Objective: This study assesses the association between living in a food desert and cardiovascular health risk among young adults in the USA, as well as evaluates whether personal and area socioeconomic status moderates this relationship. Design: A cross-sectional analysis was performed using data from Wave I (1993-1994) and Wave IV (2008) from the National Longitudinal Study of Adolescent to Adult Health. Ordinary least squares regression models assessing the association between living in a food desert and cardiovascular health were performed. Mediation and moderation analyses assessed the degree to which this association was conditioned by area and personal socioeconomic status. Setting: Sample of respondents living in urban census tracts in the USA in 2008. Participants: Young adults (n 8896) aged 24-34 years. Results: Net of covariates living in a food desert had a statistically significant association with cardiovascular health risk (range 0-14) (β = 0·048, P < 0·01). This association was partially mediated by area and personal socioeconomic status. Further analyses demonstrate that the adverse association between living in a food desert and cardiovascular health is concentrated among low socioeconomic status respondents. Conclusions: The findings from this study suggest a complex interplay between food deserts and economic conditions for the cardiovascular health of young adults. Developing interventions that aim to improve health behaviour among lower-income populations may yield benefits for preventing the development of cardiovascular health problems.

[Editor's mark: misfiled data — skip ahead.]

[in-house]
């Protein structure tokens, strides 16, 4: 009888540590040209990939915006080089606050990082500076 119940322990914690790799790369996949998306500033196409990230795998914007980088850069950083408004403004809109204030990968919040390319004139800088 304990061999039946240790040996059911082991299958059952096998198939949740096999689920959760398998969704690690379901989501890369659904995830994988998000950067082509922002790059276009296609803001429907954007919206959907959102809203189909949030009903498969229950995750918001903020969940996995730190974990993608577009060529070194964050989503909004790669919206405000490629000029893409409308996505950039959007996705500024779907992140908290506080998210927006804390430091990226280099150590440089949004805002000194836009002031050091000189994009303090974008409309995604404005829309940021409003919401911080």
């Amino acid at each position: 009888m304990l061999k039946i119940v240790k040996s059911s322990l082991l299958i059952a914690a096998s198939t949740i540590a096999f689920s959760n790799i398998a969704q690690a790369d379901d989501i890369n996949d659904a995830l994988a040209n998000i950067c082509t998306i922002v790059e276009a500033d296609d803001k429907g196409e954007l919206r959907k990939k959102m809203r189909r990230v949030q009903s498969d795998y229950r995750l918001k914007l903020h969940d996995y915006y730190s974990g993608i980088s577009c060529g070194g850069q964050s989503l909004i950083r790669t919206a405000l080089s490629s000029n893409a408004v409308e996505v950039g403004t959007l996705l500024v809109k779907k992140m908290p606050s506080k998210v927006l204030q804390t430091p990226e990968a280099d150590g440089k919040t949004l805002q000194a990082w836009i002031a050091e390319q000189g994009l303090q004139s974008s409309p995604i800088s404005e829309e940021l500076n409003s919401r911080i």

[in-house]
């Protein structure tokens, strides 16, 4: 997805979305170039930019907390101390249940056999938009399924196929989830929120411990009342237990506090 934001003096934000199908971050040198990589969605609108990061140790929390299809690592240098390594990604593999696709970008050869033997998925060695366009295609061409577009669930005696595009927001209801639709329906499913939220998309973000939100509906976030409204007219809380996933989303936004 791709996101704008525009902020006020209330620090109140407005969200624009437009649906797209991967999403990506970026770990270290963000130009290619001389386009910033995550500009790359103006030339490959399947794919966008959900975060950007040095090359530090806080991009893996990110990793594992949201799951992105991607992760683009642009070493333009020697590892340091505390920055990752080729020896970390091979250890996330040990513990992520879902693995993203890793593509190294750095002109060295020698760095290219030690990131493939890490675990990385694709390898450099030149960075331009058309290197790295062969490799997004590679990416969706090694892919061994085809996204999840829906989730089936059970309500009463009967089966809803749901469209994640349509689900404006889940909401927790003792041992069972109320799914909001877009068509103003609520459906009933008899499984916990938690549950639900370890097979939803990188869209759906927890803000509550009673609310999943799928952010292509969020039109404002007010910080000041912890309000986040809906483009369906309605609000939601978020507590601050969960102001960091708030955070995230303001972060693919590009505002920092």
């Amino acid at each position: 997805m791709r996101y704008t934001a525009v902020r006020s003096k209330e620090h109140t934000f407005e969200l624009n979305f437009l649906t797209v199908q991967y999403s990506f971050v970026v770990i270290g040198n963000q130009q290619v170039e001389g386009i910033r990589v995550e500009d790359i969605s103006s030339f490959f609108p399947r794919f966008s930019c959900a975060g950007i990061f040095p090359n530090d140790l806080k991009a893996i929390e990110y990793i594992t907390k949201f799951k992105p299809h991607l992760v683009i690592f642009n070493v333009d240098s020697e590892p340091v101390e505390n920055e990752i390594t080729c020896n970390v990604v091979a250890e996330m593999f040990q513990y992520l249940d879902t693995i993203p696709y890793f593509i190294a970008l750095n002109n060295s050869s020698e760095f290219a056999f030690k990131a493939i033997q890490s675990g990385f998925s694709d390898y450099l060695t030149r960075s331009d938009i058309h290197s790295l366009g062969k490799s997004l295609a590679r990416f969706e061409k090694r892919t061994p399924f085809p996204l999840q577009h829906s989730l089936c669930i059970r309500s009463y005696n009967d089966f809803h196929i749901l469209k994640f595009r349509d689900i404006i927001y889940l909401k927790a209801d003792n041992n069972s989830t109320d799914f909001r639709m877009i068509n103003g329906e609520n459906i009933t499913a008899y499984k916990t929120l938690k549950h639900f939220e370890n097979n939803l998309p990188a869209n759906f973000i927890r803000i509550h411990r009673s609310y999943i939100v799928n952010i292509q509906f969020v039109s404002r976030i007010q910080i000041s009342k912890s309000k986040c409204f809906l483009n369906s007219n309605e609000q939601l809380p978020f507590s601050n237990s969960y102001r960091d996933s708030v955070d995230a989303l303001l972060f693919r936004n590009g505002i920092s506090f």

All Science Journal Classification (ASJC) codes
- Medicine (miscellaneous)
- Nutrition and Dietetics
- Public Health, Environmental and Occupational Health
- Cardiovascular health
- Food desert